Every decade or so, the business world invents another term for how it extracts managerial and decision-making value from computerized data. In the 1970s the favored term was decision support system, accurately reflecting the importance of a decision-centered approach to data analysis. In the early ’80s, executive information systems were the preferred nomenclature, which addressed the use of these systems by senior managers. Later in that decade, emphasis shifted to a more technical-sounding online analytical processing (OLAP). The ’90s saw the rise of business intelligence as a descriptor.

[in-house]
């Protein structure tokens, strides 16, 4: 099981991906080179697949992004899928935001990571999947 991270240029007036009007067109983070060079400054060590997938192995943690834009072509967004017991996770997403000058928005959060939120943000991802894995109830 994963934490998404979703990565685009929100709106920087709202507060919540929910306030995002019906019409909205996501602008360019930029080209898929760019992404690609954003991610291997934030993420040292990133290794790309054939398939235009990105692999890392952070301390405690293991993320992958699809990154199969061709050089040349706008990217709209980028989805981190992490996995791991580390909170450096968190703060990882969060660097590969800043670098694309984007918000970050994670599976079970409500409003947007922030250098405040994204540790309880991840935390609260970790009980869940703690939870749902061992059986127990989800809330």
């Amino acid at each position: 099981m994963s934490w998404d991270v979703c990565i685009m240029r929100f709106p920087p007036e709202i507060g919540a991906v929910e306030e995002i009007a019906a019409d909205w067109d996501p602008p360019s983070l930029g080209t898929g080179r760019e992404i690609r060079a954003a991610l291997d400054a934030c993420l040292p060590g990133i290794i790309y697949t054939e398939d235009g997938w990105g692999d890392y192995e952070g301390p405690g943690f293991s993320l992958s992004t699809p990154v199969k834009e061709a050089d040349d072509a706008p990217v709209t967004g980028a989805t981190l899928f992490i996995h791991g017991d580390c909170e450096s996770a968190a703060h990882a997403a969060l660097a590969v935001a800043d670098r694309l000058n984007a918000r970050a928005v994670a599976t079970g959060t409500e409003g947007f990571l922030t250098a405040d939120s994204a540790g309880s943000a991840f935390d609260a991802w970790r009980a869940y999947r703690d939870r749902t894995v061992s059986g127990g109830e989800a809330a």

It appears, however, that another shift is taking place in the label for how we take advantage of data to make better decisions and manage organizations. The new label is analytics, which began to come into favor in the middle of this century’s first decade at least for the more statistical and mathematical form of data analysis.
Types of Data Analytics
o Descriptive Analytics (What is happening in the business?)
o Diagnostic Analytics (Why did it happen?)
o Predictive Analytics (What will happen?)
o Prescriptive Analytics (What should we do?)